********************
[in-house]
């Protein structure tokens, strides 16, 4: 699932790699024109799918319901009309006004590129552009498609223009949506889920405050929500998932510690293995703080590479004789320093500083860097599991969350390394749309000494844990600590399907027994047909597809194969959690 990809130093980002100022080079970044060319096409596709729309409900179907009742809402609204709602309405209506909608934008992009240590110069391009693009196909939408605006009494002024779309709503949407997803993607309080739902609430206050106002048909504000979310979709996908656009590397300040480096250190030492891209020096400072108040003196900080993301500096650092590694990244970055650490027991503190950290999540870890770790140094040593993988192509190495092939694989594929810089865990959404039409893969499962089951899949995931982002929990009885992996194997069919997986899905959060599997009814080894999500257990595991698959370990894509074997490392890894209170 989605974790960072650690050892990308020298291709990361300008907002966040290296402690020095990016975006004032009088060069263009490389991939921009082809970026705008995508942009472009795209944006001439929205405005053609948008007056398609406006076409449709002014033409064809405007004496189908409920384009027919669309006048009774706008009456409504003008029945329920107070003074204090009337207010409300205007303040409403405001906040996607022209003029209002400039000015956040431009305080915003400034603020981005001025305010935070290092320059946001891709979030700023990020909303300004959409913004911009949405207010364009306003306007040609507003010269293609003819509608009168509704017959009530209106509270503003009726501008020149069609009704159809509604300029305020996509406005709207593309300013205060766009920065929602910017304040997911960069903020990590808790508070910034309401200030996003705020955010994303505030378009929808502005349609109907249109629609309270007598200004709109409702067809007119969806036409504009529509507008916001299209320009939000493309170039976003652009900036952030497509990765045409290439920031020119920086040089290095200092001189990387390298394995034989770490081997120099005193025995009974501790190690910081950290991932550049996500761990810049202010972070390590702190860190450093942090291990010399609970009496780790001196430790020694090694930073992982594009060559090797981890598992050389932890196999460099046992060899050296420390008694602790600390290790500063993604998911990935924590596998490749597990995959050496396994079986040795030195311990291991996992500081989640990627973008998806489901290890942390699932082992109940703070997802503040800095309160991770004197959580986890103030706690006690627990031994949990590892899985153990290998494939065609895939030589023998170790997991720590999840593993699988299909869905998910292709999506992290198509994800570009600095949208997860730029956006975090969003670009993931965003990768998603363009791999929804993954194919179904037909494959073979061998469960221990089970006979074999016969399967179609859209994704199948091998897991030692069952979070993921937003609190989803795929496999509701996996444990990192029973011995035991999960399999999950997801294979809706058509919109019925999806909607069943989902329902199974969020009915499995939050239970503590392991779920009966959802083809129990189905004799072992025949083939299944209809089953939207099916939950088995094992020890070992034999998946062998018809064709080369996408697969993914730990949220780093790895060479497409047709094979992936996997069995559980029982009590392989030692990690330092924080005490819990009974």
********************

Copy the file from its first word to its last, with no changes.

[in-house]
């Protein structure tokens, strides 16, 4: 699932790699024109799918319901009309006004590129552009498609223009949506889920405050929500998932510690293995703080590479004789320093500083860097599991969350390394749309000494844990600590399907027994047909597809194969959690 990809130093980002100022080079970044060319096409596709729309409900179907009742809402609204709602309405209506909608934008992009240590110069391009693009196909939408605006009494002024779309709503949407997803993607309080739902609430206050106002048909504000979310979709996908656009590397300040480096250190030492891209020096400072108040003196900080993301500096650092590694990244970055650490027991503190950290999540870890770790140094040593993988192509190495092939694989594929810089865990959404039409893969499962089951899949995931982002929990009885992996194997069919997986899905959060599997009814080894999500257990595991698959370990894509074997490392890894209170 989605974790960072650690050892990308020298291709990361300008907002966040290296402690020095990016975006004032009088060069263009490389991939921009082809970026705008995508942009472009795209944006001439929205405005053609948008007056398609406006076409449709002014033409064809405007004496189908409920384009027919669309006048009774706008009456409504003008029945329920107070003074204090009337207010409300205007303040409403405001906040996607022209003029209002400039000015956040431009305080915003400034603020981005001025305010935070290092320059946001891709979030700023990020909303300004959409913004911009949405207010364009306003306007040609507003010269293609003819509608009168509704017959009530209106509270503003009726501008020149069609009704159809509604300029305020996509406005709207593309300013205060766009920065929602910017304040997911960069903020990590808790508070910034309401200030996003705020955010994303505030378009929808502005349609109907249109629609309270007598200004709109409702067809007119969806036409504009529509507008916001299209320009939000493309170039976003652009900036952030497509990765045409290439920031020119920086040089290095200092001189990387390298394995034989770490081997120099005193025995009974501790190690910081950290991932550049996500761990810049202010972070390590702190860190450093942090291990010399609970009496780790001196430790020694090694930073992982594009060559090797981890598992050389932890196999460099046992060899050296420390008694602790600390290790500063993604998911990935924590596998490749597990995959050496396994079986040795030195311990291991996992500081989640990627973008998806489901290890942390699932082992109940703070997802503040800095309160991770004197959580986890103030706690006690627990031994949990590892899985153990290998494939065609895939030589023998170790997991720590999840593993699988299909869905998910292709999506992290198509994800570009600095949208997860730029956006975090969003670009993931965003990768998603363009791999929804993954194919179904037909494959073979061998469960221990089970006979074999016969399967179609859209994704199948091998897991030692069952979070993921937003609190989803795929496999509701996996444990990192029973011995035991999960399999999950997801294979809706058509919109019925999806909607069943989902329902199974969020009915499995939050239970503590392991779920009966959802083809129990189905004799072992025949083939299944209809089953939207099916939950088995094992020890070992034999998946062998018809064709080369996408697969993914730990949220780093790895060479497409047709094979992936996997069995559980029982009590392989030692990690330092924080005490819990009974």